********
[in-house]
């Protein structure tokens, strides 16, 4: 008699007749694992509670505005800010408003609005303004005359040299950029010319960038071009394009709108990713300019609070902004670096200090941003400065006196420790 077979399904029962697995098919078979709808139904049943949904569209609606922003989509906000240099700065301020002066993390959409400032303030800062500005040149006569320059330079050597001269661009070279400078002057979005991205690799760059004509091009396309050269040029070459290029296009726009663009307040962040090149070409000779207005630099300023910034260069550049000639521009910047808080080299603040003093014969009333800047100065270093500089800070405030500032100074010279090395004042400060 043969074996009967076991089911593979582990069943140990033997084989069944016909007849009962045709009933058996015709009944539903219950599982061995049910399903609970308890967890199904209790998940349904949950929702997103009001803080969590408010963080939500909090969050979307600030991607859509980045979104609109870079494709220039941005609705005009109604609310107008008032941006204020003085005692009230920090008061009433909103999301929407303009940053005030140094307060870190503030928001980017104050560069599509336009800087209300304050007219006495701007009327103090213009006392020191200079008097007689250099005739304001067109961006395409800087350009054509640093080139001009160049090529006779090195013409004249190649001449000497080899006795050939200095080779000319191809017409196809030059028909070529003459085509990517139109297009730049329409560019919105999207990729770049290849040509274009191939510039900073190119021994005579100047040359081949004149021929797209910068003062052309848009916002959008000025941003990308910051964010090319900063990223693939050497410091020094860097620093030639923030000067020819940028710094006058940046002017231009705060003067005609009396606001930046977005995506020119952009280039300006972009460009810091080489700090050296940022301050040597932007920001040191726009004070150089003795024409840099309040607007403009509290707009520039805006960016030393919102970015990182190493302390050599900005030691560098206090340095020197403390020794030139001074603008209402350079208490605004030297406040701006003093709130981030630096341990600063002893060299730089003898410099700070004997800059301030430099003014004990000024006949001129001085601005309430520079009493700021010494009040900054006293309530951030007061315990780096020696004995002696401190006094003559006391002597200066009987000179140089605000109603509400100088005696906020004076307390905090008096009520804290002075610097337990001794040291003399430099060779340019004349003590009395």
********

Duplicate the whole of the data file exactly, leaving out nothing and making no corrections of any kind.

[in-house]
């Protein structure tokens, strides 16, 4: 008699007749694992509670505005800010408003609005303004005359040299950029010319960038071009394009709108990713300019609070902004670096200090941003400065006196420790 077979399904029962697995098919078979709808139904049943949904569209609606922003989509906000240099700065301020002066993390959409400032303030800062500005040149006569320059330079050597001269661009070279400078002057979005991205690799760059004509091009396309050269040029070459290029296009726009663009307040962040090149070409000779207005630099300023910034260069550049000639521009910047808080080299603040003093014969009333800047100065270093500089800070405030500032100074010279090395004042400060 043969074996009967076991089911593979582990069943140990033997084989069944016909007849009962045709009933058996015709009944539903219950599982061995049910399903609970308890967890199904209790998940349904949950929702997103009001803080969590408010963080939500909090969050979307600030991607859509980045979104609109870079494709220039941005609705005009109604609310107008008032941006204020003085005692009230920090008061009433909103999301929407303009940053005030140094307060870190503030928001980017104050560069599509336009800087209300304050007219006495701007009327103090213009006392020191200079008097007689250099005739304001067109961006395409800087350009054509640093080139001009160049090529006779090195013409004249190649001449000497080899006795050939200095080779000319191809017409196809030059028909070529003459085509990517139109297009730049329409560019919105999207990729770049290849040509274009191939510039900073190119021994005579100047040359081949004149021929797209910068003062052309848009916002959008000025941003990308910051964010090319900063990223693939050497410091020094860097620093030639923030000067020819940028710094006058940046002017231009705060003067005609009396606001930046977005995506020119952009280039300006972009460009810091080489700090050296940022301050040597932007920001040191726009004070150089003795024409840099309040607007403009509290707009520039805006960016030393919102970015990182190493302390050599900005030691560098206090340095020197403390020794030139001074603008209402350079208490605004030297406040701006003093709130981030630096341990600063002893060299730089003898410099700070004997800059301030430099003014004990000024006949001129001085601005309430520079009493700021010494009040900054006293309530951030007061315990780096020696004995002696401190006094003559006391002597200066009987000179140089605000109603509400100088005696906020004076307390905090008096009520804290002075610097337990001794040291003399430099060779340019004349003590009395």